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Russian “Hybrid Warfare”

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Russian “Hybrid Warfare”

Resurgence and Politicization

Hurst Publishers,

15 min read
8 take-aways
Audio & text

What's inside?

Is it war or just hard-nosed politics? The answer depends on who you ask.

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Russia captured the world’s attention in 2014 with its land grab in Crimea, and again, in 2016, when Russian sabotage just might have swayed America’s tight presidential race. According to scholar Ofer Fridman, such events illustrate that the world has entered a new era of warfare. In this shadowy new realm, warfare is less about body counts and more about the tough-to-quantify aims of fomenting conflict and gaining influence. This dense academic tome focuses on the theory behind modern “hybrid” warfare – a topic that promises to shape geopolitics for years to come. 


Warfare, once an orderly endeavor, has turned into a messy and complex process.

The novel threat, hybrid warfare, is the culmination of centuries of conflict. Through the 19th century, nations generally fought wars in an orderly way. Battlefield’s boundaries were clearly marked, and the distinctions between combatants and non-combatants were obvious. Combatants even used predictable tactics. Soldiers formed lines and columns to engage with the enemy.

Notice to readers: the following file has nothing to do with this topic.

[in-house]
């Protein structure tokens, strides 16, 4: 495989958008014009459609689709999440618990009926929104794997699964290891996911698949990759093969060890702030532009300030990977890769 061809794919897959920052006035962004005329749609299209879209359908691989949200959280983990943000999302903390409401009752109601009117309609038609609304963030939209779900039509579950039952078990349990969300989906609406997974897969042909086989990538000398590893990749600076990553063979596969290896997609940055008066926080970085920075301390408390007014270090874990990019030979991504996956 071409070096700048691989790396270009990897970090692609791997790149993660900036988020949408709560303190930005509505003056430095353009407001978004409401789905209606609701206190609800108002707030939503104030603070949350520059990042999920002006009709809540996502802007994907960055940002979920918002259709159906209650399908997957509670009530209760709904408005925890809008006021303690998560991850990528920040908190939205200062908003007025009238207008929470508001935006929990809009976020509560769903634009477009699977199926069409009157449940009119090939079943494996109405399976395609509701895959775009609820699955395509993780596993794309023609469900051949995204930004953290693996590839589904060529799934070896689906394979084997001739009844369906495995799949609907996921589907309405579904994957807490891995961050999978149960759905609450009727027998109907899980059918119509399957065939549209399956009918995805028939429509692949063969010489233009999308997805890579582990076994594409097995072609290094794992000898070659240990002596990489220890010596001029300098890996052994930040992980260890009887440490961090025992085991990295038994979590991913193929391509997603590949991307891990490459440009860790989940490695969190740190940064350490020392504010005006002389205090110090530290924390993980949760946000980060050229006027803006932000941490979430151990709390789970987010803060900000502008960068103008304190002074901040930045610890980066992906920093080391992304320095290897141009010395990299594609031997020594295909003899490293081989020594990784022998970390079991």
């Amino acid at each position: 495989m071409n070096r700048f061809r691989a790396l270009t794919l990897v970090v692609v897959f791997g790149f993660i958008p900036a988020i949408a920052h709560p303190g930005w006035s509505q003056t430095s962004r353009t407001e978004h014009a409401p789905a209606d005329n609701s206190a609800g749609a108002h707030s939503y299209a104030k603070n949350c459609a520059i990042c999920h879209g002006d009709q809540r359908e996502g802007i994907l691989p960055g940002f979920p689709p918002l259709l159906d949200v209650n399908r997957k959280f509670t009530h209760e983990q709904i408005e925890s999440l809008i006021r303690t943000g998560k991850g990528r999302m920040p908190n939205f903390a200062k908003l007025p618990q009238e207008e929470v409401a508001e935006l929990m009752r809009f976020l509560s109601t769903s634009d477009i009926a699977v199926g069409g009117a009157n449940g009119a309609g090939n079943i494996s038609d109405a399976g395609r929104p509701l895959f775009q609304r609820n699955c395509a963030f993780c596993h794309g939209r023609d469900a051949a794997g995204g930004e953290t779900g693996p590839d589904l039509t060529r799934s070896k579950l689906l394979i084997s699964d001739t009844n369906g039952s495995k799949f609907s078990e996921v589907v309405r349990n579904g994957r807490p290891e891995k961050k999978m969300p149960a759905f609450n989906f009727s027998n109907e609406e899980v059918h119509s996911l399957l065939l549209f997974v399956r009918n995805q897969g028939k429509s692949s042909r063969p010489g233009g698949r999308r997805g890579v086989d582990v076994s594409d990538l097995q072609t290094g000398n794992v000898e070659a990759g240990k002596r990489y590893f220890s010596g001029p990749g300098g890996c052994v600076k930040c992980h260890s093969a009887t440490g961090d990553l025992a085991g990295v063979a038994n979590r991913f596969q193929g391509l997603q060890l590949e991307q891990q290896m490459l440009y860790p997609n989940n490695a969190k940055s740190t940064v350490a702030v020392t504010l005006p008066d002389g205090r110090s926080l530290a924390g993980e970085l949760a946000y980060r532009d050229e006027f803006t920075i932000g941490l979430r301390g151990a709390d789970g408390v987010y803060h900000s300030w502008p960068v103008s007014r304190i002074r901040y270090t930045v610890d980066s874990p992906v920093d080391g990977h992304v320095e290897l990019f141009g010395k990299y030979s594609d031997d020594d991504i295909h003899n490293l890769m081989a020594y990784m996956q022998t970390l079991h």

By the mid-20th century, however, the tactics of war had evolved dramatically. World War II showed the new mind-set: Nations no longer confined military targets to soldiers on the battlefield. Hostilities no longer ended at the front. Instead, opponents attacked strategic locations deep in enemy territory. A few decades later, the Vietnam War cemented the idea of a quagmire conflict in American military thinking. Vietnam revealed the power of guerrilla tactics and irregular forces in fighting a better-armed, better-financed opponent. These developments in warfare led a number of military strategists to create new theories of conflict, going by such monikers as “compound warfare...

About the Author

Ofer Fridman is director of operations at the King’s Centre for Strategic Communications and a research fellow at the Department of War Studies, King’s College London.

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